ARS & THANATOS: Art is alive!


by Angelo Maria Barducci, professor of ESLSCA's Luxury Brand Management MBA


Art and Pandemic, it's a perfect blend that has originated the most admired and appreciated masterworks of the whole history of art.


The union of these two entities is effectively an oxymoron: when we think about Art, we have commonly in mind something beauty and harmonious, which is contrasting with the horror and creepiness of a global pandemic event.


But we don't have to forget that the concept of Beauty in Art is deeply rooted with the concept of Mimesis, developed by Plato. This word means "copying" or "imitation" and, for this reason, until roughly the end of the eighteenth century, a work of art was valued on the basis of how faithfully it replicated its subject. A "good and honest" artwork was, for centuries, defined as the representation or replication of something that is beautiful or meaningful. This definition of "good art" has had a profound impact on modern and contemporary artists; as Gordon Graham writes, “It leads people to place a high value on very lifelike portraits such as those by the great masters—Michelangelo, Rubens, Velásquez, and so on—and to raise questions about the value of ‘modern’ art—the cubist distortions of Picasso, the surrealist figures of Jan Miro', the abstracts of Kandinsky or the ‘action’ paintings of Jackson Pollock.” 


So, during the many pandemic moments which occur in the unavoidable cycle of "corsi e ricorsi" in history ("courses and appeal", as Giambattista Vico wrote) many painters, sculptors, composers felt the needing to become reporters and to communicate the tragic reality they were living through something less literal than words but more direct to human sensibility: colors, volumes, music notes.


And it doesn't matter the language, the style the artists used to express the terror and abhorrence of a war action or a famine, the final result into the eyes of any observer is the same one, even hundreds year later. "The Triumph of Death", a detached fresco painting dated at the half of the XV century during the Black Death plague and showcased in Palazzo Abatellis Gallery in Palermo, with its great symbolism and realism is as shocking to the human eyes as "Guernica" of Pablo Picasso, the large 1937 oil painting on canvas exhibited in the Museo Reina Sofía in Madrid and painted in response to the bombing of Guernica by Nazi Germany and Fascist Italy at the request of the Spanish Nationalists. Looking carefully to both these artworks, even if they are so distant not only from a chronological point of view but from an aesthetic one eve more, the strength and the violence expressed by the figuration of the gothic fresco is the same one represented by Picasso abstraction five centuries later.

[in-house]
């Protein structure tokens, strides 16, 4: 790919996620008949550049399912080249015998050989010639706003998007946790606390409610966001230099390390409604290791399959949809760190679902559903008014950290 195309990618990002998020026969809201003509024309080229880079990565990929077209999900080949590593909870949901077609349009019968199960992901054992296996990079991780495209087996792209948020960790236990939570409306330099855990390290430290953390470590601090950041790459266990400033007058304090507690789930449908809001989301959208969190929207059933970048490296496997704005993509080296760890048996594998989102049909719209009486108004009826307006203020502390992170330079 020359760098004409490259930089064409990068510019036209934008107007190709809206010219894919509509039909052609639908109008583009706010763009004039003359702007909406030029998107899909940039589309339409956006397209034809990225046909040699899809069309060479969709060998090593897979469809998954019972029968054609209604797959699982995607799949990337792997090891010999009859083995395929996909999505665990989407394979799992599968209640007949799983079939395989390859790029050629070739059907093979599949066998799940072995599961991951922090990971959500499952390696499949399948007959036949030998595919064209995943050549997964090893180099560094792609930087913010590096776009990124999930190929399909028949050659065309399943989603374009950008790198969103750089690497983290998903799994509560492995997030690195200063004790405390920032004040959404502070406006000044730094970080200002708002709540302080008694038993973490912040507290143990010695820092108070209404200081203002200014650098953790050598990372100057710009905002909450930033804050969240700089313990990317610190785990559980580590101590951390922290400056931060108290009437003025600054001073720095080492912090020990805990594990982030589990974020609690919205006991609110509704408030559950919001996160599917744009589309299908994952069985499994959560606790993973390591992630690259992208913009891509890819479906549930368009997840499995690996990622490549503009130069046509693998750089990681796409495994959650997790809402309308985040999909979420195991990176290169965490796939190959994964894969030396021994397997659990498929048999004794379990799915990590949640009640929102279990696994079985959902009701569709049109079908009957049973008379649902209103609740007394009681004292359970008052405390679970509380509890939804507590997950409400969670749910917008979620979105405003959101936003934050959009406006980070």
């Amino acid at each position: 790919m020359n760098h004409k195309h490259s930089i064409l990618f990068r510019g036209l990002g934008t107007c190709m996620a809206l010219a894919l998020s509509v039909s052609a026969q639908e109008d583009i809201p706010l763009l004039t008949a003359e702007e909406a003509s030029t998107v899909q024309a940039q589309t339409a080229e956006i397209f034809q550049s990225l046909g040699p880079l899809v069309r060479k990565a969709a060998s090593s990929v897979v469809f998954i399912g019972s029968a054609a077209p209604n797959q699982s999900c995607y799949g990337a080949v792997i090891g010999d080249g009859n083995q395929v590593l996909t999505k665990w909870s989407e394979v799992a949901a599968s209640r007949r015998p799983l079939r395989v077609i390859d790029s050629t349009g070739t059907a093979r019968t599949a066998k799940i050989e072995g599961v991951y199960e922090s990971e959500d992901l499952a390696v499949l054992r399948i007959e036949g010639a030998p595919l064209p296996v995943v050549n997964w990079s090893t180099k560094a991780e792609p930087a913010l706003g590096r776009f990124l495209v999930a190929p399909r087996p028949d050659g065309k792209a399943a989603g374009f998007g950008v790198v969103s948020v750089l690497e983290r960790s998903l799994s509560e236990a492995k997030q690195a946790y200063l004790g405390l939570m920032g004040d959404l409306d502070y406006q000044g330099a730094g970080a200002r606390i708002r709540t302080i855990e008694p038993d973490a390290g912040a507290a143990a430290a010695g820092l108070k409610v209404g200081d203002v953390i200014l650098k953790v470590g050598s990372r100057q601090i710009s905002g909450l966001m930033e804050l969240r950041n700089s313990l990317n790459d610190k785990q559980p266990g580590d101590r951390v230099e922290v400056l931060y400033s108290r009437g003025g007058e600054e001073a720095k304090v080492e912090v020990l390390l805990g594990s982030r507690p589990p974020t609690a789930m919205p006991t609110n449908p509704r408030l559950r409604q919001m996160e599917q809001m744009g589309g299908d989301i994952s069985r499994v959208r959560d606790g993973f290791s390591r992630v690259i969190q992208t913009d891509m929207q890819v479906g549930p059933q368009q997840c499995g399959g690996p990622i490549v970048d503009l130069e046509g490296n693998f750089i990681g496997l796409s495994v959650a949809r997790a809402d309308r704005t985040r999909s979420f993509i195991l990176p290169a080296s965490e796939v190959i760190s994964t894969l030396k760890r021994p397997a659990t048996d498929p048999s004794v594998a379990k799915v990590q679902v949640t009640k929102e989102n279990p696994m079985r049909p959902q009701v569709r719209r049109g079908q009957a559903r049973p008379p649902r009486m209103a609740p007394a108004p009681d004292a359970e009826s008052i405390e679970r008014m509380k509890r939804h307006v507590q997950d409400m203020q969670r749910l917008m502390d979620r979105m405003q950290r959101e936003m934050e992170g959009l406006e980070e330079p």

Ars and Thanatos: a fatal relationship which has often weaved together the artists' lives. Guillaume Apollinnaire, Gustav Klimt, Egon Schiele dedicated mostly their entire artistic production to this thematic, and it's quite curious that all these formidable artists dead for the same horrible virus, the Spanish Flu, better known as the 1918 flu pandemic. Lasting from January 1918 to December 1920, this virus infected 500 million people – about a quarter of the world's population at the time and the death toll is estimated to have been anywhere from 17 million to 100 million, making it one of the deadliest pandemics in human history.  


Getting more closer to nowadays, the spread of HIV and drug dependence brought many artists to testify the violence and aggressiveness of those modern plagues: Andy Wharhol, Keith Haring, Jean-Michel Basquiat are the undisputed protagonists of Art in the '80s, they became Icons of an enormous and quick success, fast as their own life. Their later work is addressed to political and societal themes (especially homosexuality and AIDS), including sexual allusions that turned into social activism to advocate for safe sex and AIDS awareness.  They have been "cursed messengers" of our sick society, which has found its peak into the pandemic we are living in these days.


COVID-19 is irrevocably changing our lifestyle and our habits, it is questioning all the certainties we built up regarding Politics, Finance, Public Health and contemporary artists can't remain unconcerned about it.


Even if maybe too early to speak about a specific Art Movement (Post-Optimism/ Post-Globalization?), the first signs of such revolutionary moment are already showing us in a clear and direct way: a version of Francesco Hayez's famed Kiss wearing a coronavirus mask and holding disinfectant gel by street artist Tvboy or the new illustrations paying homage to the real-life heroes (doctors, nurses, truck drivers) of the Italian comic book writer/artist Milo Manara appared in many Italian cities walls as well as online on the last week of February.


These are all proofs that Art and artists' know-how will be still able to represent our every-day life, to face and solve the problems of our contemporaneity, to fight the "social distancing" as well as the psychosis-inducing virus, showing us their vision of our future. So, in these days of confinement, my advice is to keep us updated on the new artists and artistic movements will come out in the worldwide cultural panorama because we will learn from them how a pandemic can be seen and transformed somehow into something poetic and aesthetic because, as Mahatma Gandhi used to say “Life isn't about waiting for the storm to pass...It's about learning to dance in the rain.”